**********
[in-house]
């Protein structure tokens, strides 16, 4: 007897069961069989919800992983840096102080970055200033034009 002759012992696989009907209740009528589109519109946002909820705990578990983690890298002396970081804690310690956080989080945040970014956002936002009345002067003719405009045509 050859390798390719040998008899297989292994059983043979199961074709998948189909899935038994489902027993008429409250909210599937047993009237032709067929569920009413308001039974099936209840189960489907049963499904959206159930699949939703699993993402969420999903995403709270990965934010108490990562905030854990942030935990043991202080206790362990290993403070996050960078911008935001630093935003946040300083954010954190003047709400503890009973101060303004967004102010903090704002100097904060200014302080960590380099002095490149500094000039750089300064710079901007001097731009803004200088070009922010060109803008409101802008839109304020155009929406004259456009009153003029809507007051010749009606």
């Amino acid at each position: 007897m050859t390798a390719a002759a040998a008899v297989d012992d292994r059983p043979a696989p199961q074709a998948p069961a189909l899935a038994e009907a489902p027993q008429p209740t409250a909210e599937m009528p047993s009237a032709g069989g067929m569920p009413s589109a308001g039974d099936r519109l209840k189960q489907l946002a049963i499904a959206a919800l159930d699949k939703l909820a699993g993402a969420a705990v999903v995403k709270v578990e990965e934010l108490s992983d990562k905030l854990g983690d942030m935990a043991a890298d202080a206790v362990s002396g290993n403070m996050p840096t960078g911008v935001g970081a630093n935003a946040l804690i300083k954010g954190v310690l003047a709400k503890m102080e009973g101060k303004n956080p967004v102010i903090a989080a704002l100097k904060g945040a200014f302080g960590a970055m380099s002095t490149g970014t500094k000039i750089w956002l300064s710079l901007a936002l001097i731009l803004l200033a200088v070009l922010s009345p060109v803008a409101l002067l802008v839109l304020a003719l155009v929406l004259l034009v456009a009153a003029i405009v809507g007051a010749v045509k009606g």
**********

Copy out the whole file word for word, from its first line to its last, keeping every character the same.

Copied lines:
[in-house]
């Protein structure tokens, strides 16, 4: 007897069961069989919800992983840096102080970055200033034009 002759012992696989009907209740009528589109519109946002909820705990578990983690890298002396970081804690310690956080989080945040970014956002936002009345002067003719405009045509 050859390798390719040998008899297989292994059983043979199961074709998948189909899935038994489902027993008429409250909210599937047993009237032709067929569920009413308001039974099936209840189960489907049963499904959206159930699949939703699993993402969420999903995403709270990965934010108490990562905030854990942030935990043991202080206790362990290993403070996050960078911008935001630093935003946040300083954010954190003047709400503890009973101060303004967004102010903090704002100097904060200014302080960590380099002095490149500094000039750089300064710079901007001097731009803004200088070009922010060109803008409101802008839109304020155009929406004259456009009153003029809507007051010749009606």
């Amino acid at each position: 007897m050859t390798a390719a002759a040998a008899v297989d012992d292994r059983p043979a696989p199961q074709a998948p069961a189909l899935a038994e009907a489902p027993q008429p209740t409250a909210e599937m009528p047993s009237a032709g069989g067929m569920p009413s589109a308001g039974d099936r519109l209840k189960q489907l946002a049963i499904a959206a919800l159930d699949k939703l909820a699993g993402a969420a705990v999903v995403k709270v578990e990965e934010l108490s992983d990562k905030l854990g983690d942030m935990a043991a890298d202080a206790v362990s002396g290993n403070m996050p840096t960078g911008v935001g970081a630093n935003a946040l804690i300083k954010g954190v310690l003047a709400k503890m102080e009973g101060k303004n956080p967004v102010i903090a989080a704002l100097k904060g945040a200014f302080g960590a970055m380099s002095t490149g970014t500094k000039i750089w956002l300064s710079l901007a936002l001097i731009l803004l200033a200088v070009l922010s009345p060109v803008a409101l002067l802008v839109l304020a003719l155009v929406l004259l034009v456009a009153a003029i405009v809507g007051a010749v045509k009606g």